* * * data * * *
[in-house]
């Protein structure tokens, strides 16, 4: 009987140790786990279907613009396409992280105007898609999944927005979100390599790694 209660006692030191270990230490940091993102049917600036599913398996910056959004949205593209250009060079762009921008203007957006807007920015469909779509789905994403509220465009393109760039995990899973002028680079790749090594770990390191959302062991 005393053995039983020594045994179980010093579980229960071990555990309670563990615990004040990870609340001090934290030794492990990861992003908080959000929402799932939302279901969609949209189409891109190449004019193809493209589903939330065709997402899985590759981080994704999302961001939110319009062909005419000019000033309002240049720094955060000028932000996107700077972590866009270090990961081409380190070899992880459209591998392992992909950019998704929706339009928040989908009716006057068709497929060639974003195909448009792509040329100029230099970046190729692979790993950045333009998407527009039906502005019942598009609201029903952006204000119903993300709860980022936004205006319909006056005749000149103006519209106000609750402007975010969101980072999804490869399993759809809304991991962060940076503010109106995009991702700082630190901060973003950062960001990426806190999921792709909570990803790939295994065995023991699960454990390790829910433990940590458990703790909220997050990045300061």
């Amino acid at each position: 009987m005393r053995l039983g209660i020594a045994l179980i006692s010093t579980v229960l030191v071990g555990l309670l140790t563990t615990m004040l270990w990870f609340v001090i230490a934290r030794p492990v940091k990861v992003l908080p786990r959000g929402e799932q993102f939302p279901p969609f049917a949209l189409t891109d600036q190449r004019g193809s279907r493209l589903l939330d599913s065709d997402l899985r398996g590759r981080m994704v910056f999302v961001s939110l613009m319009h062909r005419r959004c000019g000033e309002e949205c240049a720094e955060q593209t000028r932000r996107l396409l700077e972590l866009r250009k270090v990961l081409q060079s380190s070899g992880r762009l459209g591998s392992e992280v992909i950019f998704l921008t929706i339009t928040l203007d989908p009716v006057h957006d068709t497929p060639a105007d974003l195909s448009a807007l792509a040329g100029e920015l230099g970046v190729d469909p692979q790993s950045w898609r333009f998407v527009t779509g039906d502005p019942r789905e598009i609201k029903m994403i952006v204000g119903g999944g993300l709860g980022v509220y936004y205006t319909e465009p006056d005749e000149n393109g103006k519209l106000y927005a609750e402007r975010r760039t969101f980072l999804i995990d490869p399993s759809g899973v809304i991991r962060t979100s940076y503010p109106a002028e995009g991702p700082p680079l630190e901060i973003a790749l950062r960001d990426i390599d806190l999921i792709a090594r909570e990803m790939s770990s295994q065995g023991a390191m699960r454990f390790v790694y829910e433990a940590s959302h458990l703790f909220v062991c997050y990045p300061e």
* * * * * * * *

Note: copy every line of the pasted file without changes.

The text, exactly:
[in-house]
């Protein structure tokens, strides 16, 4: 009987140790786990279907613009396409992280105007898609999944927005979100390599790694 209660006692030191270990230490940091993102049917600036599913398996910056959004949205593209250009060079762009921008203007957006807007920015469909779509789905994403509220465009393109760039995990899973002028680079790749090594770990390191959302062991 005393053995039983020594045994179980010093579980229960071990555990309670563990615990004040990870609340001090934290030794492990990861992003908080959000929402799932939302279901969609949209189409891109190449004019193809493209589903939330065709997402899985590759981080994704999302961001939110319009062909005419000019000033309002240049720094955060000028932000996107700077972590866009270090990961081409380190070899992880459209591998392992992909950019998704929706339009928040989908009716006057068709497929060639974003195909448009792509040329100029230099970046190729692979790993950045333009998407527009039906502005019942598009609201029903952006204000119903993300709860980022936004205006319909006056005749000149103006519209106000609750402007975010969101980072999804490869399993759809809304991991962060940076503010109106995009991702700082630190901060973003950062960001990426806190999921792709909570990803790939295994065995023991699960454990390790829910433990940590458990703790909220997050990045300061």
């Amino acid at each position: 009987m005393r053995l039983g209660i020594a045994l179980i006692s010093t579980v229960l030191v071990g555990l309670l140790t563990t615990m004040l270990w990870f609340v001090i230490a934290r030794p492990v940091k990861v992003l908080p786990r959000g929402e799932q993102f939302p279901p969609f049917a949209l189409t891109d600036q190449r004019g193809s279907r493209l589903l939330d599913s065709d997402l899985r398996g590759r981080m994704v910056f999302v961001s939110l613009m319009h062909r005419r959004c000019g000033e309002e949205c240049a720094e955060q593209t000028r932000r996107l396409l700077e972590l866009r250009k270090v990961l081409q060079s380190s070899g992880r762009l459209g591998s392992e992280v992909i950019f998704l921008t929706i339009t928040l203007d989908p009716v006057h957006d068709t497929p060639a105007d974003l195909s448009a807007l792509a040329g100029e920015l230099g970046v190729d469909p692979q790993s950045w898609r333009f998407v527009t779509g039906d502005p019942r789905e598009i609201k029903m994403i952006v204000g119903g999944g993300l709860g980022v509220y936004y205006t319909e465009p006056d005749e000149n393109g103006k519209l106000y927005a609750e402007r975010r760039t969101f980072l999804i995990d490869p399993s759809g899973v809304i991991r962060t979100s940076y503010p109106a002028e995009g991702p700082p680079l630190e901060i973003a790749l950062r960001d990426i390599d806190l999921i792709a090594r909570e990803m790939s770990s295994q065995g023991a390191m699960r454990f390790v790694y829910e433990a940590s959302h458990l703790f909220v062991c997050y990045p300061e």